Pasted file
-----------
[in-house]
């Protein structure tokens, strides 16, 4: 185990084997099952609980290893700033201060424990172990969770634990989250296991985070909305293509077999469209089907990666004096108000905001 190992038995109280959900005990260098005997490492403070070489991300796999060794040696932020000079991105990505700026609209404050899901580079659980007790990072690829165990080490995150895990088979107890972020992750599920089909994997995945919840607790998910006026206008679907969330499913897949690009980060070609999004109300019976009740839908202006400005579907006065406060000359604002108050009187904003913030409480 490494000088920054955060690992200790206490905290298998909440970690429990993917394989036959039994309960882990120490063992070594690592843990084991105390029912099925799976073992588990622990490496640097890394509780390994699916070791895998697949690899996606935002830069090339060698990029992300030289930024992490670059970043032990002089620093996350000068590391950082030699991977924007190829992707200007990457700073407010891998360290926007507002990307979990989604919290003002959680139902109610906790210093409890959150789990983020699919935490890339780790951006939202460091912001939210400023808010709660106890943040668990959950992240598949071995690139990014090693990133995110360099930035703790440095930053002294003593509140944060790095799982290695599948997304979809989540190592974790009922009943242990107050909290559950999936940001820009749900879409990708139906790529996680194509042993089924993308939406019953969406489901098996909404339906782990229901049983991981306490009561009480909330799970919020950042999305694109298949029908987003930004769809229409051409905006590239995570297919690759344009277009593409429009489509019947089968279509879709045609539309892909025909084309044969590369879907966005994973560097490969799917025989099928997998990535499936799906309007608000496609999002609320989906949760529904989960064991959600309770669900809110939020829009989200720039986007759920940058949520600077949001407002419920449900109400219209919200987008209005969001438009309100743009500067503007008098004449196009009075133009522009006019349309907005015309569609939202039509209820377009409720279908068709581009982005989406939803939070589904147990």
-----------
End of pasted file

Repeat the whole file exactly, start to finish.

[in-house]
């Protein structure tokens, strides 16, 4: 185990084997099952609980290893700033201060424990172990969770634990989250296991985070909305293509077999469209089907990666004096108000905001 190992038995109280959900005990260098005997490492403070070489991300796999060794040696932020000079991105990505700026609209404050899901580079659980007790990072690829165990080490995150895990088979107890972020992750599920089909994997995945919840607790998910006026206008679907969330499913897949690009980060070609999004109300019976009740839908202006400005579907006065406060000359604002108050009187904003913030409480 490494000088920054955060690992200790206490905290298998909440970690429990993917394989036959039994309960882990120490063992070594690592843990084991105390029912099925799976073992588990622990490496640097890394509780390994699916070791895998697949690899996606935002830069090339060698990029992300030289930024992490670059970043032990002089620093996350000068590391950082030699991977924007190829992707200007990457700073407010891998360290926007507002990307979990989604919290003002959680139902109610906790210093409890959150789990983020699919935490890339780790951006939202460091912001939210400023808010709660106890943040668990959950992240598949071995690139990014090693990133995110360099930035703790440095930053002294003593509140944060790095799982290695599948997304979809989540190592974790009922009943242990107050909290559950999936940001820009749900879409990708139906790529996680194509042993089924993308939406019953969406489901098996909404339906782990229901049983991981306490009561009480909330799970919020950042999305694109298949029908987003930004769809229409051409905006590239995570297919690759344009277009593409429009489509019947089968279509879709045609539309892909025909084309044969590369879907966005994973560097490969799917025989099928997998990535499936799906309007608000496609999002609320989906949760529904989960064991959600309770669900809110939020829009989200720039986007759920940058949520600077949001407002419920449900109400219209919200987008209005969001438009309100743009500067503007008098004449196009009075133009522009006019349309907005015309569609939202039509209820377009409720279908068709581009982005989406939803939070589904147990």